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Slow start for Australians at John Deere Classic

Chalmers the best of the Australians but six behind the leaders (Photo: Bruce Young)
It has been a disappointing opening day for the Australians at the John Deere Classic at TPC Deere Run in Illinois with Greg Chalmers the best of the eight at the completion of round one.

Chalmers finished the day with a round of 69 to be in a share of 35th position, although six shots behind the opening round leaders, Charles Howell III and Ollie Schniederjans, who began their weeks with rounds of 63 to be one ahead of Rory Sabbatini, course specialist Zach Johnson, Patrick Rodgers and Chad Campbell.

A bogey at the last after being forced to lay up at the par-4 finishing hole was a disappointing way to finish for Chalmers but it is a solid start for the two-time Australian Open and PGA champion.

Chalmers, who has already played 20 events on the PGA Tour this season, has missed 14 of 20 cuts and is currently languishing at 176th on the FedEx Cup table, although his win at last year's Barracuda Championship ensures his ongoing exemption on the PGA Tour. 

Cameron Percy is 54th, Geoff Ogilvy, Brett Drewitt and Curtis Luck 76th, Stuart Appleby 112th, Matt Jones and Steven Bowditch’s troubles continued with respective rounds of 75 to be 142nd.

Howell III continued his recent improvement which included runner-up finishes at Torrey Pines earlier this year and a similar finish at the recent Quicken Loans event in Maryland, the latter of which was good enough to earn him a start at next week’s Open Championship.

The 38-year-old has had injury issues on occasions in 2017 but is delighted with how things are coming around, especially given he has not won on the PGA Tour since 2007.

“I had success in the past few weeks just getting here,” said Howell after his round. “I had nine weeks off prior to the Quicken Loans with a rib injury, and it was my first injury - knock on wood - I've had in my career.

“I went to Quicken Loans quite honestly not prepared to play well. I had only been hitting balls for four or five days prior to that event. Expectations were extremely low and I played well. I know that's a good lesson for myself and all golfers.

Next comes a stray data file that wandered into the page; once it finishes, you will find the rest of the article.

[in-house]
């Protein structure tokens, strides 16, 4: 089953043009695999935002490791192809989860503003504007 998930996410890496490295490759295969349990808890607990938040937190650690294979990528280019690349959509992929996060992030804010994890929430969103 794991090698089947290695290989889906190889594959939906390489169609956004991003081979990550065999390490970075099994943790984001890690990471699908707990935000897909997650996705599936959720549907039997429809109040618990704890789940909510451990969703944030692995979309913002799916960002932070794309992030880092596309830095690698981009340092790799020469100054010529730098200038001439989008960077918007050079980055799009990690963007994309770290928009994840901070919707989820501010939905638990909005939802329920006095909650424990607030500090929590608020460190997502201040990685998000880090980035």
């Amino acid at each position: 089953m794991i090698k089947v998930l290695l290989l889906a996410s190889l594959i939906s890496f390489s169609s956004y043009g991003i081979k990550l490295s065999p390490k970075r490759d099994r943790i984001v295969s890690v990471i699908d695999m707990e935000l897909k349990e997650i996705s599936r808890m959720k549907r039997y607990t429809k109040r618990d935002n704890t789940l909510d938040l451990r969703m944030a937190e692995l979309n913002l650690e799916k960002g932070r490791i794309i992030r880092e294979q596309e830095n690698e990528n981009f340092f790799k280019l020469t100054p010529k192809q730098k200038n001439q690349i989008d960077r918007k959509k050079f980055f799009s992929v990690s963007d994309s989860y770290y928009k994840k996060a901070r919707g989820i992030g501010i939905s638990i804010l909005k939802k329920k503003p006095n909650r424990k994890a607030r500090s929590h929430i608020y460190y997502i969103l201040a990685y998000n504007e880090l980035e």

“This is a tournament that's obviously very special to me. First year here was 2000, and I was able to finish third that year to kind of get my career kick-started or going. So the Quad Cities, the golf course, it's one of our favorite events of the year. I missed it last year with a neck surgery, but, I mean, we're excited to be back here this year.

“I'm definitely on the back side of the curve right now. I need to take better advantage of these opportunities.

24-year-old Schniederjans is a graduate from last year’s Web.Com Tour who is beginning to find his feet on the PGA Tour after being one of the world’s leading amateurs before turning professional two years ago.

His nine-birdie round has set him up for a chance to better his previous best finish on the PGA Tour when 3rd at Hilton Head earlier this year.

He too has struggled with a recent back injury but appears to be back on track.

“I haven't had a great start really all year on the first round,” he said. “I have had some decent first rounds and good Fridays, but this is the first really good round I've had on Thursday. It's nice to get off to a good start and hopefully keep it going and keep the momentum going throughout the week.

“At Colonial on Sunday, I woke up and felt a little achy and tight. I was doing my warm-up and I just went into like a sort of a lunge/twist too quick, a little snatchy, and it pulled my muscle in my mid-right back. It kind of lingered and I tried to play through it, and then ended up taking like 15 days off without hitting a ball and still is sort of there. It kind of has to have maintenance, but it's good.

"It's been fine the last three weeks, but my game has been, you know, getting better as the days have gone on, too.”

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Bruce Young
About The Author : Bruce Young

A multi-award winning golf journalist, Bruce's extensive knowledge of and background in the game of golf comes from several years caddying the tournament circuits of the world, marketing a successful golf course design company and as one of Australia's leading golf journalists and commentators.

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